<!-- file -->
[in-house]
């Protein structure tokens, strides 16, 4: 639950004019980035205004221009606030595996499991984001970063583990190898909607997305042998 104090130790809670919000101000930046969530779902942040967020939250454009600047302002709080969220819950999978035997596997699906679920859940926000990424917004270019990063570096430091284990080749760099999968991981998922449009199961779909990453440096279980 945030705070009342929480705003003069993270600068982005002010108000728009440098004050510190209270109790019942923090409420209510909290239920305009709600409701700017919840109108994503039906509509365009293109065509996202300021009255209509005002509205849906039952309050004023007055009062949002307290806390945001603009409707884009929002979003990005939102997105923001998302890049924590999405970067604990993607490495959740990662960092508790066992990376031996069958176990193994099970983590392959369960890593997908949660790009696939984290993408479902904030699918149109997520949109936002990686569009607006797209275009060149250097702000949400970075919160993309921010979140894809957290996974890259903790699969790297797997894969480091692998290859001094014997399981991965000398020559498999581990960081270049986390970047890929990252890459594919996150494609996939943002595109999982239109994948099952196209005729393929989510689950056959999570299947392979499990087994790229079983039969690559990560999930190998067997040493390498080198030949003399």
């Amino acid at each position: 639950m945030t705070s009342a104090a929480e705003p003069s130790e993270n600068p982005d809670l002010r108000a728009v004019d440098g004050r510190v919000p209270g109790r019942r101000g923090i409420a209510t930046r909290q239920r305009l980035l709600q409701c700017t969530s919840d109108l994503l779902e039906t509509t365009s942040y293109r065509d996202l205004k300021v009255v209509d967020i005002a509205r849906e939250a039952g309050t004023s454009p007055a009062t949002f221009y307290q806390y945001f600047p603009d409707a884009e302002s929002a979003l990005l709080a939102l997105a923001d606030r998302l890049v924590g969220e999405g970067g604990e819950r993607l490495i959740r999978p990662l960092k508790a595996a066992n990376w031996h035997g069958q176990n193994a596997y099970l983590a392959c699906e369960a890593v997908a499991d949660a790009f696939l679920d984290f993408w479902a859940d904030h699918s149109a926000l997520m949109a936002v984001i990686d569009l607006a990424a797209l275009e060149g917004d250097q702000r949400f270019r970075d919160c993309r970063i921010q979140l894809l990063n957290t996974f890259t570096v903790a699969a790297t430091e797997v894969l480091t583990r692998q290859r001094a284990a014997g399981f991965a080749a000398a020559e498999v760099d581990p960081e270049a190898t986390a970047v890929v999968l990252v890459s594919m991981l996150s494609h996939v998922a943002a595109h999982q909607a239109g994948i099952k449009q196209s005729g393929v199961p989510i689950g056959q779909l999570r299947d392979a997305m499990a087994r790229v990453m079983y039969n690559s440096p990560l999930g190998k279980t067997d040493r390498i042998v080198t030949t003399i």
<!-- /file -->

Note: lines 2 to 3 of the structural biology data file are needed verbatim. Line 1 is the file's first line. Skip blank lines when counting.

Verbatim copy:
């Protein structure tokens, strides 16, 4: 639950004019980035205004221009606030595996499991984001970063583990190898909607997305042998 104090130790809670919000101000930046969530779902942040967020939250454009600047302002709080969220819950999978035997596997699906679920859940926000990424917004270019990063570096430091284990080749760099999968991981998922449009199961779909990453440096279980 945030705070009342929480705003003069993270600068982005002010108000728009440098004050510190209270109790019942923090409420209510909290239920305009709600409701700017919840109108994503039906509509365009293109065509996202300021009255209509005002509205849906039952309050004023007055009062949002307290806390945001603009409707884009929002979003990005939102997105923001998302890049924590999405970067604990993607490495959740990662960092508790066992990376031996069958176990193994099970983590392959369960890593997908949660790009696939984290993408479902904030699918149109997520949109936002990686569009607006797209275009060149250097702000949400970075919160993309921010979140894809957290996974890259903790699969790297797997894969480091692998290859001094014997399981991965000398020559498999581990960081270049986390970047890929990252890459594919996150494609996939943002595109999982239109994948099952196209005729393929989510689950056959999570299947392979499990087994790229079983039969690559990560999930190998067997040493390498080198030949003399």
């Amino acid at each position: 639950m945030t705070s009342a104090a929480e705003p003069s130790e993270n600068p982005d809670l002010r108000a728009v004019d440098g004050r510190v919000p209270g109790r019942r101000g923090i409420a209510t930046r909290q239920r305009l980035l709600q409701c700017t969530s919840d109108l994503l779902e039906t509509t365009s942040y293109r065509d996202l205004k300021v009255v209509d967020i005002a509205r849906e939250a039952g309050t004023s454009p007055a009062t949002f221009y307290q806390y945001f600047p603009d409707a884009e302002s929002a979003l990005l709080a939102l997105a923001d606030r998302l890049v924590g969220e999405g970067g604990e819950r993607l490495i959740r999978p990662l960092k508790a595996a066992n990376w031996h035997g069958q176990n193994a596997y099970l983590a392959c699906e369960a890593v997908a499991d949660a790009f696939l679920d984290f993408w479902a859940d904030h699918s149109a926000l997520m949109a936002v984001i990686d569009l607006a990424a797209l275009e060149g917004d250097q702000r949400f270019r970075d919160c993309r970063i921010q979140l894809l990063n957290t996974f890259t570096v903790a699969a790297t430091e797997v894969l480091t583990r692998q290859r001094a284990a014997g399981f991965a080749a000398a020559e498999v760099d581990p960081e270049a190898t986390a970047v890929v999968l990252v890459s594919m991981l996150s494609h996939v998922a943002a595109h999982q909607a239109g994948i099952k449009q196209s005729g393929v199961p989510i689950g056959q779909l999570r299947d392979a997305m499990a087994r790229v990453m079983y039969n690559s440096p990560l999930g190998k279980t067997d040493r390498i042998v080198t030949t003399i």